Approximately 18 months later, on March 9, 2006, Tillman entered the command center and noticed that Hill was not wearing her uniform shirt. Unprompted, Hill initiated the conversation by saying, "Don't even ask!" Undeterred, Tillman asked her why she was not wearing her uniform, and Hill provided an explanation that she no longer remembers. As a result, Tillman wrote up an employee-warning notice for Hill's failure to wear her uniform. Tillman then called Hill to his office, handed her the warning form, and explained that she was receiving a verbal warning for not wearing her shirt that day. Hill stated that she forgot her shirt and that everybody forgets their shirt. Tillman explained that while some other co-workers who do not wear their uniform receive verbal or written warnings as well. In response, Hill dropped the warning form on Tillman's desk and left his office without signing the warning form to acknowledge her receipt of it. Tillman followed Hill out to the dispatch center and asked her if she was going to sign the warning form. Hill did not provide an affirmative response, and Tillman repeated the question three more times. After repeatedly refusing to sign the form, Tillman sent her home for the day.

The next day, March 10th, Tillman wrote a memo to Hill detailing her actions the day before. In the memo, he wrote that Hill's behavior was "insubordinate" and stressed that her signature on the warning form (which she had not signed yet) indicated only that the disciplinary matter was discussed and that she understood what she was being written up for-it was not an admission of culpability. The memo advised Hill of the proper procedure for disputing a warning, which Hill failed to follow. "Instead," Tillman wrote, "you chose to be insubordinate by refusing to sign the warning and walking out of the office before finishing our conversation." Defs.' Ex. 18. The memo also stressed that Hill's part-time status did not excuse her from the same standards as every other employee. The memo included the following warning:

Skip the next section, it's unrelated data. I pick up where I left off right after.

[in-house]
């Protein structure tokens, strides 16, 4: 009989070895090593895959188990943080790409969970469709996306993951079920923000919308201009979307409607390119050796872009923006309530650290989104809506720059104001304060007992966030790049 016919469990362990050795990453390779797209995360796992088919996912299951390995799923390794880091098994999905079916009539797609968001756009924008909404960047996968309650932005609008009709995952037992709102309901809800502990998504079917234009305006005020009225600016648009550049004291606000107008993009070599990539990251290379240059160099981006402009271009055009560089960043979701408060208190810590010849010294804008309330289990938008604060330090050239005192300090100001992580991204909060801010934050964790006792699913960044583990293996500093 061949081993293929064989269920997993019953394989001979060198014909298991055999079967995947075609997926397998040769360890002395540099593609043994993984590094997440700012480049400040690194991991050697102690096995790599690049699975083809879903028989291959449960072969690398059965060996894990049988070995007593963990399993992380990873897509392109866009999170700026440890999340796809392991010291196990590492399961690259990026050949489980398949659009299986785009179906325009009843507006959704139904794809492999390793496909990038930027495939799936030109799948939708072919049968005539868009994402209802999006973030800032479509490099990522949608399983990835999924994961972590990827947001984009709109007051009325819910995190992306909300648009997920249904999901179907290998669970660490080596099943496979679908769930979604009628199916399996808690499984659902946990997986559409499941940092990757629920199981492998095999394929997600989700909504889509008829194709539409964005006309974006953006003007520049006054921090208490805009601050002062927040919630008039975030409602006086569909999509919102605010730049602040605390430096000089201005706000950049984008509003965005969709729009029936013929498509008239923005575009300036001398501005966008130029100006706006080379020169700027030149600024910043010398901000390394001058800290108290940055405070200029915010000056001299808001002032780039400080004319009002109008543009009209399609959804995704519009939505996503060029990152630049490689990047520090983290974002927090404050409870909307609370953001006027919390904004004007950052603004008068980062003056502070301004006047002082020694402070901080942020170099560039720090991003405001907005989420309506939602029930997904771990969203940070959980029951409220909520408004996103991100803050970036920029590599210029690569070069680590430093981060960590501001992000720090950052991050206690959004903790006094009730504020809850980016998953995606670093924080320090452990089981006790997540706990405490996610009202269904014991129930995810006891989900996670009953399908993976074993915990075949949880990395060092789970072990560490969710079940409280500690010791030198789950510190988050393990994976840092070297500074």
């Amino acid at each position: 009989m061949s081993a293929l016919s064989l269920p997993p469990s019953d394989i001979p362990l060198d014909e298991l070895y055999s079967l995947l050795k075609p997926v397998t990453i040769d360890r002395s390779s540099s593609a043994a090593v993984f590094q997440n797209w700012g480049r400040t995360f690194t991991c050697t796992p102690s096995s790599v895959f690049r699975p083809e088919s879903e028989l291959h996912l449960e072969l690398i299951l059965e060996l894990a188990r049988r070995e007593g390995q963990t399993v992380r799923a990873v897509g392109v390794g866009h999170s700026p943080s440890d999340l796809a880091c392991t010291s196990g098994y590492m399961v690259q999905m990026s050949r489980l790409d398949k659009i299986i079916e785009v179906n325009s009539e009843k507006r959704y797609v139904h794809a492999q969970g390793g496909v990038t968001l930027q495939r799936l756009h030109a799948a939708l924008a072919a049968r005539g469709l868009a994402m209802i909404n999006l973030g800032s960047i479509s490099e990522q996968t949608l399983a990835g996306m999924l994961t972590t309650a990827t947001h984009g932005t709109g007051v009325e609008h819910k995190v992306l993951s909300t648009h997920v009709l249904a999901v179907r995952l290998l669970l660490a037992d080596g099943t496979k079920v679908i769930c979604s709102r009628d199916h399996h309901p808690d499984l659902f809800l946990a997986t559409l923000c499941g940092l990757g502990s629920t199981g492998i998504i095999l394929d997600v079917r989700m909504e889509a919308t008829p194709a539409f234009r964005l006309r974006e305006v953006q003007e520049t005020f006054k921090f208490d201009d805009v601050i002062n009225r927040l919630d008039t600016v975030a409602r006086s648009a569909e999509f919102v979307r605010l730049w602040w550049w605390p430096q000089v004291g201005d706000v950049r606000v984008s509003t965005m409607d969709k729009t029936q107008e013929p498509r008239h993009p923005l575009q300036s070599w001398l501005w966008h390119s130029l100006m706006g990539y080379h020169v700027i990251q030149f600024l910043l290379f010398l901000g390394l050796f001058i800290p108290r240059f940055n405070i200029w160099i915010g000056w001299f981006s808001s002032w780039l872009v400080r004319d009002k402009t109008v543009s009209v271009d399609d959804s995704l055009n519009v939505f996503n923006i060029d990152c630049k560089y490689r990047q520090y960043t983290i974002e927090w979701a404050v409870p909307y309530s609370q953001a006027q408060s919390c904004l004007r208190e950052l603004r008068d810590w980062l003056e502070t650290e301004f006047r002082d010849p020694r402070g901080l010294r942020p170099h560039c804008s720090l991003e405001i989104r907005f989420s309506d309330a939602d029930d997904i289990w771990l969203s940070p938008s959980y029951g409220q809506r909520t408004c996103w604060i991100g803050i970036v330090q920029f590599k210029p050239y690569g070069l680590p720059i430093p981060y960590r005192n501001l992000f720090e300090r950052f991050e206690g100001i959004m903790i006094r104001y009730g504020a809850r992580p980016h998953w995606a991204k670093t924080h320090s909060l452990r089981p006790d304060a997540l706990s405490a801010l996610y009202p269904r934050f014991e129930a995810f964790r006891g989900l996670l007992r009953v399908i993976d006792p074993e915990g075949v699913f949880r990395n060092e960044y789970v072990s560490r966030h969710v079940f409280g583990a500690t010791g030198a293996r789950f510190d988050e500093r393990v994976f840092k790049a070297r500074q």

Your continuance of employment with this company is conditional upon a few things: First, any additional acts of insubordination will result in termination.

Second, you must read and sign this form . . . . Third, you must read and sign the verbal warning issued for the uniform violation. Failing to do so will result in your termination.

Id. On March 14th, Hill and Tillman met again regarding this incident. Hill read, signed, and indicated that she understood the memo and the conditional terms of her continued employment with Norcomm.

Despite these various incidents, prior to and during 2006 Hill received generally favorable evaluations in her performance reviews. On June 28, 2005, Tillman gave Hill an evaluation in which he rated her as "Meets Requirements." Tillman also praised Hill for her performance as a C/O and recommended that she receive the maximum raise based on her performance evaluation. In May 2006, Norcomm management authorized another raise for Hill. Tillman did not encounter any further disciplinary issues with Hill until June 2006.

C. Scheduling and Communication Problems